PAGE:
Search
Close this search box.

News

A modern factory must be transparent

be3a0e1c-03d3-4e58-a739-a01cebf21489
A smart factory can only do with smart technology. This is not to say that digital systems will completely take over decision-making and execution. "Smart" means built on data, information, and the ability to use it to manage more efficiently.

SHARE THIS

 A significant component of a smart factory is information about material flows, products, and technology movements. So what are the challenges and technologies that are critical to the ability to create a transparent manufacturing environment?

One of the trends that manufacturing companies have to deal with today is the increasing customization and individualization of products, resulting in an increasingly complex production program. As the number of product variants increases, managing their flow within internal production and logistics processes is becoming more challenging.

One of the primary conditions for managing highly complex production and delivering the product to the customer at the right time, quantity, and quality is the perfect synchronization of all internal processes. In particular, the focus should be on absolute transparency of flows within the company, ideally in real-time. In office activities, it is already relatively easy to track individual process steps within information systems, which is nowadays the standard with few exceptions

However, the ability to track the flow of products, orders, or materials can change rapidly regarding operations. By operations, we mean production, warehouses, internal logistics, or processes related to maintenance, quality, etc.

Why is this happening when most companies have order tracking and management information systems, Enterprise Resource Planning (ERP) solutions, or warehouse management systems?

Several obstacles are limiting the full-fledged setting up of transparent processes in production; here, we will mention only the most important ones

  • Production and intralogistics are managed in a "come and see" style, or a combination of handwritten information and digital outputs
  • The data resides in various isolated information systems (ERP, MES, QMS, WMS, etc.), which makes it very difficult to use it when complex decisions are needed
  • Data and information are not available in real-time
  • Data inputs and consequently show error rates, especially when input information is manually entered or overwritten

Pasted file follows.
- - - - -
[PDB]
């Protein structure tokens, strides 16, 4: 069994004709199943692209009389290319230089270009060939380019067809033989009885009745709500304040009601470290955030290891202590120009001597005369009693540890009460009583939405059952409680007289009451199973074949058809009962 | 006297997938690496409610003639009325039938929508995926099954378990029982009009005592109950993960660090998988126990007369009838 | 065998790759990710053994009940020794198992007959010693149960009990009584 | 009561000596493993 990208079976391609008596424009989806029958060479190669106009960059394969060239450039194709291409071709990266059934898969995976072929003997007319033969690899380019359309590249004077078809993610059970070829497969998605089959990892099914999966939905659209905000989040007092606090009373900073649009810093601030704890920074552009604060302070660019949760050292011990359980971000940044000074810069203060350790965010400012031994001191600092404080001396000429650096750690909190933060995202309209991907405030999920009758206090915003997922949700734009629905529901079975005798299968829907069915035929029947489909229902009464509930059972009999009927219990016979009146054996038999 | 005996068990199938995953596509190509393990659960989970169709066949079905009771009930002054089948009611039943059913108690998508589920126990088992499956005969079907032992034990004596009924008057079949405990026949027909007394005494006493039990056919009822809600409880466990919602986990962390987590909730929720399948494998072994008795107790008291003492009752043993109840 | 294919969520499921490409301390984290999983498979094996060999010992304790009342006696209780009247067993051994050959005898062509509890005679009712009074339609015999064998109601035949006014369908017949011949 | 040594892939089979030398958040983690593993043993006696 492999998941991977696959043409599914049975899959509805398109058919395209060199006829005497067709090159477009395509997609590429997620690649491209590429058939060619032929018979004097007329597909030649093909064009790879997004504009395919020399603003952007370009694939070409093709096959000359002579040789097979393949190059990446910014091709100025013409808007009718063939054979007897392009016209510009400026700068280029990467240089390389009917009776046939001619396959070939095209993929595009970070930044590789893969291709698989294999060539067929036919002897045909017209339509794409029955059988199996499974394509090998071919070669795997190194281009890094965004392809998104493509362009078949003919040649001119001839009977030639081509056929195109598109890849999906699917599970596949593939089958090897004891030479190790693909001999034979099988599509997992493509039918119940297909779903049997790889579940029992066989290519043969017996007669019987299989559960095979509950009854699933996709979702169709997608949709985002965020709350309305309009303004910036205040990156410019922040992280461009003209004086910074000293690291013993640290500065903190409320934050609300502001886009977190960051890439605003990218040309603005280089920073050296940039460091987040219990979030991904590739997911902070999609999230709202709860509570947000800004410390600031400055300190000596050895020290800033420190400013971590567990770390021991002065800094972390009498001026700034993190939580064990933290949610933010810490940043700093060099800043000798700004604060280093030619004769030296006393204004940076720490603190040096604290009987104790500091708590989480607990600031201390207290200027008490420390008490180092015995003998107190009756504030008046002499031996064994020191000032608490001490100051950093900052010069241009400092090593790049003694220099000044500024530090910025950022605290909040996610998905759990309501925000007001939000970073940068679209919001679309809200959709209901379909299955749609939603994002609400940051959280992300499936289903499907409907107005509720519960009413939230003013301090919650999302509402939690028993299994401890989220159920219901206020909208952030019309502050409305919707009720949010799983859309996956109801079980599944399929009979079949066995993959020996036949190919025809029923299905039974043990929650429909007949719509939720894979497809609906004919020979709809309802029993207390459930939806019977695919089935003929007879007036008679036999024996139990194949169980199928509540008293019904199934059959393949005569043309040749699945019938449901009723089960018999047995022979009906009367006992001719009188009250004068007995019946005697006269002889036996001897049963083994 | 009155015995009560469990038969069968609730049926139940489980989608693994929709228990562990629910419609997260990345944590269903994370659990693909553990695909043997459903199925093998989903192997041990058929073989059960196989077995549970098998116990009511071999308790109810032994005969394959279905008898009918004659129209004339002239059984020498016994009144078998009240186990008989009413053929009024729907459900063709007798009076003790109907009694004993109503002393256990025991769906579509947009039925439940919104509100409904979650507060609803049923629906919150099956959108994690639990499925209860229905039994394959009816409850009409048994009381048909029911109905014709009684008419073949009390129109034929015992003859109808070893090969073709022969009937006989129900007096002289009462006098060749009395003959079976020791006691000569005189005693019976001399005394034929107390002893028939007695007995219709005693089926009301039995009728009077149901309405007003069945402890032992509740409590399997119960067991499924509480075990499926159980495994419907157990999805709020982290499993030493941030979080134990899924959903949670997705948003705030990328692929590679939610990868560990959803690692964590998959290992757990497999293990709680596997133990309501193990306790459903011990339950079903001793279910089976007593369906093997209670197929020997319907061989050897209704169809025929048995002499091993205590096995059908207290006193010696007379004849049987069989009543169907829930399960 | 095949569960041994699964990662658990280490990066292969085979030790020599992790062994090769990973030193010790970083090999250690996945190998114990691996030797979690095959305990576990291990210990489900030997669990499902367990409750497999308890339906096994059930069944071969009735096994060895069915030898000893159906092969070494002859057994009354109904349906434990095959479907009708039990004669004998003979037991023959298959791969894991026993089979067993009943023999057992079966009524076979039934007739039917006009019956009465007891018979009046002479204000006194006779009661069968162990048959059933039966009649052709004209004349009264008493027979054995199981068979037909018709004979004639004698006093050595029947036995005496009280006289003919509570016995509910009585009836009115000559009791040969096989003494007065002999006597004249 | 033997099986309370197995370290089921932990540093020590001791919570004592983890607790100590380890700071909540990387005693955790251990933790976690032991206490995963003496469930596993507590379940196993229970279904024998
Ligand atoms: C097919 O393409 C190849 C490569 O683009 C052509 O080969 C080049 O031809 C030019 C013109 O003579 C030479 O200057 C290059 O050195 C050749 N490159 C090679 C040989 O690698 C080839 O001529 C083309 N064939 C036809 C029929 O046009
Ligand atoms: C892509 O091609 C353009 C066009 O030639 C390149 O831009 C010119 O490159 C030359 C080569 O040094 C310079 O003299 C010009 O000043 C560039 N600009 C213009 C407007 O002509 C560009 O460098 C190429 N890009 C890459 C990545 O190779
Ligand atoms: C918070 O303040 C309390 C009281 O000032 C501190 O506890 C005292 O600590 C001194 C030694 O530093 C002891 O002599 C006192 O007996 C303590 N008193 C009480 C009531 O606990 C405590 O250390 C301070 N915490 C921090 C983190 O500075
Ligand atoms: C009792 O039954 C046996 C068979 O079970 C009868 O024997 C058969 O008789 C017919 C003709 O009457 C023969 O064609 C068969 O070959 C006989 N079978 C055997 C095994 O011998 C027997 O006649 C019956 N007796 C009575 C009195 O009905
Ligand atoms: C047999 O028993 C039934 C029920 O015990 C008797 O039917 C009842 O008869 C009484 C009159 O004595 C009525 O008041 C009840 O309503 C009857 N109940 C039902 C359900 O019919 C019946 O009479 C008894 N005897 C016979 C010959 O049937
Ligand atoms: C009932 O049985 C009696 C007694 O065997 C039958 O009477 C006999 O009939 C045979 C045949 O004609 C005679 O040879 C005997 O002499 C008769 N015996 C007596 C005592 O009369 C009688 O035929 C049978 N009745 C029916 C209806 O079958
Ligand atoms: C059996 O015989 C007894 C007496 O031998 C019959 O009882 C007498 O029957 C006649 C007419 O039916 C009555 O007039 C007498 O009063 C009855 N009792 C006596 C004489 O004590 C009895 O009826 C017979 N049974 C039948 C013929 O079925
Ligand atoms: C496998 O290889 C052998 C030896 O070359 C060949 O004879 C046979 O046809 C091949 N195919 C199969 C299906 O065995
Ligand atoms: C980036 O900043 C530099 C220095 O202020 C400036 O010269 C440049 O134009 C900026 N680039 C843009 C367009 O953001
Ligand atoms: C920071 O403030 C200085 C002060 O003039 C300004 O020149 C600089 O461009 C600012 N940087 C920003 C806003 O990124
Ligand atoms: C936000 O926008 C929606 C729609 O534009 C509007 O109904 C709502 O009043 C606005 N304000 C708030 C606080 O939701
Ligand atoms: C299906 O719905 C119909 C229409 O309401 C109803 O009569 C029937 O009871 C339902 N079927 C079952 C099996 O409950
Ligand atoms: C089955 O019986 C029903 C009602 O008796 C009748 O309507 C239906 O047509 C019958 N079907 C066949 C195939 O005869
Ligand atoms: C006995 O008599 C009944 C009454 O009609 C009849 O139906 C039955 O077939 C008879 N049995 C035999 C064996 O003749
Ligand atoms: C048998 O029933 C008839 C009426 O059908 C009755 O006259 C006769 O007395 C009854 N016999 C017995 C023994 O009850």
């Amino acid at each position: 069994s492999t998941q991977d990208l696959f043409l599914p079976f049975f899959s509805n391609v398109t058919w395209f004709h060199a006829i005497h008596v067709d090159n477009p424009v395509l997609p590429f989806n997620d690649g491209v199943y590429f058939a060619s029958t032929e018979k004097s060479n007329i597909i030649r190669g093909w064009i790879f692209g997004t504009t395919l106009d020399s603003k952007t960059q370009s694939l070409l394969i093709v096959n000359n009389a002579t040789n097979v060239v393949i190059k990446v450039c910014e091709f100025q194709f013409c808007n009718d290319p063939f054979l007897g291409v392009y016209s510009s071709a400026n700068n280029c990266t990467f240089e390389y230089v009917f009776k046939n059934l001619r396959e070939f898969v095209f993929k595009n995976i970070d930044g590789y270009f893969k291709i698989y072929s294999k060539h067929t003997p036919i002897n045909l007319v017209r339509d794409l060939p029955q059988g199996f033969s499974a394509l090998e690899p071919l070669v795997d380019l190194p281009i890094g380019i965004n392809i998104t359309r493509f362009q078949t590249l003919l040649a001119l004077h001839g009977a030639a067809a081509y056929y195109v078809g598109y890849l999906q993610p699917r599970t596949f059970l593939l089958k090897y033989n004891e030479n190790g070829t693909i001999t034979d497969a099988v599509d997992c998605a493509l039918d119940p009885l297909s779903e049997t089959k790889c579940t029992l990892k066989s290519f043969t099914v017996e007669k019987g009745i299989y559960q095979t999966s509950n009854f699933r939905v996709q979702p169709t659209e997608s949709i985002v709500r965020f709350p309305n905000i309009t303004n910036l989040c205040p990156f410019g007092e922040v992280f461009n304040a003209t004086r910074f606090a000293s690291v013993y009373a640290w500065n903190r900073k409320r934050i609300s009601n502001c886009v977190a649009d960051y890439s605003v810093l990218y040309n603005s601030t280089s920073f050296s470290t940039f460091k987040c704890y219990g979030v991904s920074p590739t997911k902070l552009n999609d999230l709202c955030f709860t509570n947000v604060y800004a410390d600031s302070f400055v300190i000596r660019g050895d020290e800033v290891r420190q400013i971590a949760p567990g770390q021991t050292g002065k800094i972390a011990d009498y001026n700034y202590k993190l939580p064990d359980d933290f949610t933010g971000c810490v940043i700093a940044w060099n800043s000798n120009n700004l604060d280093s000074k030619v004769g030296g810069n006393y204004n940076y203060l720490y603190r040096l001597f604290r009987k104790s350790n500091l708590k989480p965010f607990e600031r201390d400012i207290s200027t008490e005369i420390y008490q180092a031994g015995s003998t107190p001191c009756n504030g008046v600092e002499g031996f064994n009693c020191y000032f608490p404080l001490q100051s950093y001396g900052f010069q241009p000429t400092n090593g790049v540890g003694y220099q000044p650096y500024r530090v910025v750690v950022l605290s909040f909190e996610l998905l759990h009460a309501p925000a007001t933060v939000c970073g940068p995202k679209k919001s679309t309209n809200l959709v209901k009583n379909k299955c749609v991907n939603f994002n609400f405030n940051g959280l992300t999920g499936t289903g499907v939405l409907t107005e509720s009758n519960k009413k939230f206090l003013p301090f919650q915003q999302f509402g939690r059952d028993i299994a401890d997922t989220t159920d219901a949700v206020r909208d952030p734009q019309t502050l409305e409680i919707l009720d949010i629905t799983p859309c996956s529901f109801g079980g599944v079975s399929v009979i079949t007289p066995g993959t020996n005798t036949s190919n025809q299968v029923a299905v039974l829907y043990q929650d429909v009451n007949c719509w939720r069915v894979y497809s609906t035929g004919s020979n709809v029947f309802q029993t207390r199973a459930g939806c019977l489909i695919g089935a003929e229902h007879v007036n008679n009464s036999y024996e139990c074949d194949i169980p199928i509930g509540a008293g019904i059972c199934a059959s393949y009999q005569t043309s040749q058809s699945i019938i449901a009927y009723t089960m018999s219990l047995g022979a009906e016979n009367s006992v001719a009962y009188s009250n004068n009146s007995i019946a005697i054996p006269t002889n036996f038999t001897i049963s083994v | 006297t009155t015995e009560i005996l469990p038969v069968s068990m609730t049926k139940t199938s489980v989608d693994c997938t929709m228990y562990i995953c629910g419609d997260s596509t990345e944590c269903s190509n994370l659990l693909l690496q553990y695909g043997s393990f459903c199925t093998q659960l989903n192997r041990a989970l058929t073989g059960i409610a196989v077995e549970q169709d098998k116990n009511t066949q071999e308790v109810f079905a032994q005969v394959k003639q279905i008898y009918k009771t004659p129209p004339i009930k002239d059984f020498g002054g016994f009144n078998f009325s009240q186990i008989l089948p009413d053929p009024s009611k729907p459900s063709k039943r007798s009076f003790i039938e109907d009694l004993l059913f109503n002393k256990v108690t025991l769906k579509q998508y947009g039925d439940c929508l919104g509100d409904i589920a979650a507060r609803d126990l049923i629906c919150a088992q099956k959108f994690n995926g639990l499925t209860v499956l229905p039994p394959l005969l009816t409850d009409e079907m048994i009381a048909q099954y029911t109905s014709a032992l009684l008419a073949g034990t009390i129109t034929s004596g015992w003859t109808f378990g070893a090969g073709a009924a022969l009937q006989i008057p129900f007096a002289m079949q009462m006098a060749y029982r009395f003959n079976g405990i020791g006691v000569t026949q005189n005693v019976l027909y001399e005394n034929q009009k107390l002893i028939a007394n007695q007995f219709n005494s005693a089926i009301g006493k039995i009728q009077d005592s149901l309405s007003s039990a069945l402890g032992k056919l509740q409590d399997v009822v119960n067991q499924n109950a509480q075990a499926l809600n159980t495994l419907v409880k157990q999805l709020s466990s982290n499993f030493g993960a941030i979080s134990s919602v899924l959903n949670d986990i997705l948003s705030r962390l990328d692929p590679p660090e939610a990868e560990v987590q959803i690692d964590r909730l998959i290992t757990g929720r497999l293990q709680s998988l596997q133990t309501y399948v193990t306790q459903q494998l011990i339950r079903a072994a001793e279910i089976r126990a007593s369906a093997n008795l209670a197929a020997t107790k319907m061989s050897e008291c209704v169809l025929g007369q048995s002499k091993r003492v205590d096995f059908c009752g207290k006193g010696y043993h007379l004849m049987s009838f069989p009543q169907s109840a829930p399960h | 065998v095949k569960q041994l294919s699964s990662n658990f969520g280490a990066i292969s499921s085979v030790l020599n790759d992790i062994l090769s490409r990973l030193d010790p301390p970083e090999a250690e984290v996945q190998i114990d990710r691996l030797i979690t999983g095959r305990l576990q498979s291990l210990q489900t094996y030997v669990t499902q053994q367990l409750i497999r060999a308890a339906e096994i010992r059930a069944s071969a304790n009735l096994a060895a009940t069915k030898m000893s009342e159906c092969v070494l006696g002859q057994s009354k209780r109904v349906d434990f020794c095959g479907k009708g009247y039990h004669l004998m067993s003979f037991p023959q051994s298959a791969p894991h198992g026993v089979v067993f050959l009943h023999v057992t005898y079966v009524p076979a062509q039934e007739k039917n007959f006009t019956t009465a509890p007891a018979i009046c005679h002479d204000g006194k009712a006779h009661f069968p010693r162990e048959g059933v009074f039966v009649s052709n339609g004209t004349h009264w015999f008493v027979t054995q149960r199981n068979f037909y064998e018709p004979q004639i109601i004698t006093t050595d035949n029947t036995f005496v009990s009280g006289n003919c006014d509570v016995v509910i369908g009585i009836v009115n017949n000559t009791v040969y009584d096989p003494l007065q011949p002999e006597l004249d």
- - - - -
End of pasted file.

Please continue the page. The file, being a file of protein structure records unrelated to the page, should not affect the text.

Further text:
• Automation (Operational Technology OT) and digitization (IT) in a manufacturing environment are separate worlds, limiting visibility into what is happening on individual machines and enterprise systems that use data to drive processes and subsequent worker decision-making
  • No clear metrics are given for the use of data in actual operations - for example, if data on the time of supply of a specific production line is available, it is not actively used to monitor the efficiency of intralogistics processes

Keep production flows under control

The cornerstone of a cost-effective manufacturing company's success is gaining control over the flow of materials, products, and production technologies at every moment of their presence. An example of how to achieve such control is through the use of intralogistics material flow tracking technology. The most available technologies are Radio Frequency Identification (RFID), Ultra-wideband (UWB), Bluetooth Low Energy (BLE), Real-Time Location Systems (RTLS), or Global Positioning System (GPS). Of course, it is also possible to work with data from many sensors, barcode scanners, or technology control systems in logistics and manufacturing.

Interestingly, one of our sister companies: Antra ID has achieved efficiency gains and error reduction through RFID technology at the Hungarian manufacturing plant of a luxury car manufacturer. In a section where many production lines are used to assemble and test engines, robots lift the entire assembly onto a conveyor belt. An automated system reads the RFID tag from the pallet, then matches it with the factory engine number reported to the system by the robot. The motor destination information is paired with the specific motor, and the conveyor then receives instructions to deliver the motor to a defined location in the warehouse. Everything is automated without the need for live operator interaction.

What the near future holds

The future of digital factories is closely linked to the ability to integrate data from a range of manufacturing and business systems. In some companies, this is still only an isolated issue, for example, on one specific line or within a limited process. But other companies are already using digital twins, virtual representations of the physical world, for more complex tasks, including real-time tracking of production flows.

The combination of physical and IT automation, production management autonomy, and intralogistics will play an increasingly crucial role in increasing the competitiveness of companies, especially in regions with a growing share of personnel costs. This includes, for example, the Czech Republic, Poland, and Hungary.

The combination of physical and IT automation, production management autonomy, and intralogistics will play an increasingly crucial role in increasing the competitiveness of companies, especially in regions with a growing share of personnel costs. This includes, for example, the Czech Republic, Poland, and Hungary. 

 

You may be interested by this...

Do you need help with automation?

Get in touch, we know how to do it!